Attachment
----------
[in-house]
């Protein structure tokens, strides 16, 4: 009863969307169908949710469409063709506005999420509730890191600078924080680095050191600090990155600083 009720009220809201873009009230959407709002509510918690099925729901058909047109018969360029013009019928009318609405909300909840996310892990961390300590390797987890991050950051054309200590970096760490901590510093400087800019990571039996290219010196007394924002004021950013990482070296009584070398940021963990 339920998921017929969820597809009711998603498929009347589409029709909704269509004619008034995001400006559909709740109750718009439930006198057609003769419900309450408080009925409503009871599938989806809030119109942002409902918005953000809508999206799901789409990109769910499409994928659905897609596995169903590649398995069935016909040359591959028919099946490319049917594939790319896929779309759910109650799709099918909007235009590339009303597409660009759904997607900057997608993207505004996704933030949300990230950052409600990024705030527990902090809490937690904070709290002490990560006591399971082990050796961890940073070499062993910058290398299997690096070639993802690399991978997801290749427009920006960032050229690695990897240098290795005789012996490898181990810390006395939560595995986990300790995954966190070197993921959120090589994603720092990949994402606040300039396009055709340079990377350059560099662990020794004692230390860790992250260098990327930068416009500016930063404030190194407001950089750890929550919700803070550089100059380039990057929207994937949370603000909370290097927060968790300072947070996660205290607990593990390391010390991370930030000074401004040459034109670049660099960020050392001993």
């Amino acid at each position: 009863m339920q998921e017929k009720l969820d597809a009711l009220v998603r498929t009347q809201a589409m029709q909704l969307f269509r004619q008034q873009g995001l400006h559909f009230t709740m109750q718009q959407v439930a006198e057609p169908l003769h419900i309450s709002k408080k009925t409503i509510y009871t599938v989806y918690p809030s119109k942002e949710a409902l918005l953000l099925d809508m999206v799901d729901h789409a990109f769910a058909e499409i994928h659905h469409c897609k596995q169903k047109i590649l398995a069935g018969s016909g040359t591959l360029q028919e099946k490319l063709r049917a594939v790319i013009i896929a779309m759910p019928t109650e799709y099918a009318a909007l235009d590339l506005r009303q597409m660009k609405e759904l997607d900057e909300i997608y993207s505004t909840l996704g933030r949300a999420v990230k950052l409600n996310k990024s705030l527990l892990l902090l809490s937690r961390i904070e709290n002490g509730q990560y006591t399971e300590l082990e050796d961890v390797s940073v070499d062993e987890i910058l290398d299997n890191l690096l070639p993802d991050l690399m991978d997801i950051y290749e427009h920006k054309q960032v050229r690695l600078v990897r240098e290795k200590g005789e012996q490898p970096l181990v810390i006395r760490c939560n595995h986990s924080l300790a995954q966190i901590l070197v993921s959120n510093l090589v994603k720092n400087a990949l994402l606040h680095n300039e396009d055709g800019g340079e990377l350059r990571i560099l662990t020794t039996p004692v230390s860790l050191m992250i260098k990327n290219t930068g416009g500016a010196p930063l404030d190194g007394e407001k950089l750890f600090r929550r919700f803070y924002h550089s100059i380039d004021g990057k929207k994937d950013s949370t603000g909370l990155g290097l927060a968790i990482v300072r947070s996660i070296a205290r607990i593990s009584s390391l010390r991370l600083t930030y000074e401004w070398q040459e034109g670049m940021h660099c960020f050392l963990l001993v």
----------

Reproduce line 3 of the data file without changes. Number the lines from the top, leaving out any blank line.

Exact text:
């Amino acid at each position: 009863m339920q998921e017929k009720l969820d597809a009711l009220v998603r498929t009347q809201a589409m029709q909704l969307f269509r004619q008034q873009g995001l400006h559909f009230t709740m109750q718009q959407v439930a006198e057609p169908l003769h419900i309450s709002k408080k009925t409503i509510y009871t599938v989806y918690p809030s119109k942002e949710a409902l918005l953000l099925d809508m999206v799901d729901h789409a990109f769910a058909e499409i994928h659905h469409c897609k596995q169903k047109i590649l398995a069935g018969s016909g040359t591959l360029q028919e099946k490319l063709r049917a594939v790319i013009i896929a779309m759910p019928t109650e799709y099918a009318a909007l235009d590339l506005r009303q597409m660009k609405e759904l997607d900057e909300i997608y993207s505004t909840l996704g933030r949300a999420v990230k950052l409600n996310k990024s705030l527990l892990l902090l809490s937690r961390i904070e709290n002490g509730q990560y006591t399971e300590l082990e050796d961890v390797s940073v070499d062993e987890i910058l290398d299997n890191l690096l070639p993802d991050l690399m991978d997801i950051y290749e427009h920006k054309q960032v050229r690695l600078v990897r240098e290795k200590g005789e012996q490898p970096l181990v810390i006395r760490c939560n595995h986990s924080l300790a995954q966190i901590l070197v993921s959120n510093l090589v994603k720092n400087a990949l994402l606040h680095n300039e396009d055709g800019g340079e990377l350059r990571i560099l662990t020794t039996p004692v230390s860790l050191m992250i260098k990327n290219t930068g416009g500016a010196p930063l404030d190194g007394e407001k950089l750890f600090r929550r919700f803070y924002h550089s100059i380039d004021g990057k929207k994937d950013s949370t603000g909370l990155g290097l927060a968790i990482v300072r947070s996660i070296a205290r607990i593990s009584s390391l010390r991370l600083t930030y000074e401004w070398q040459e034109g670049m940021h660099c960020f050392l963990l001993v």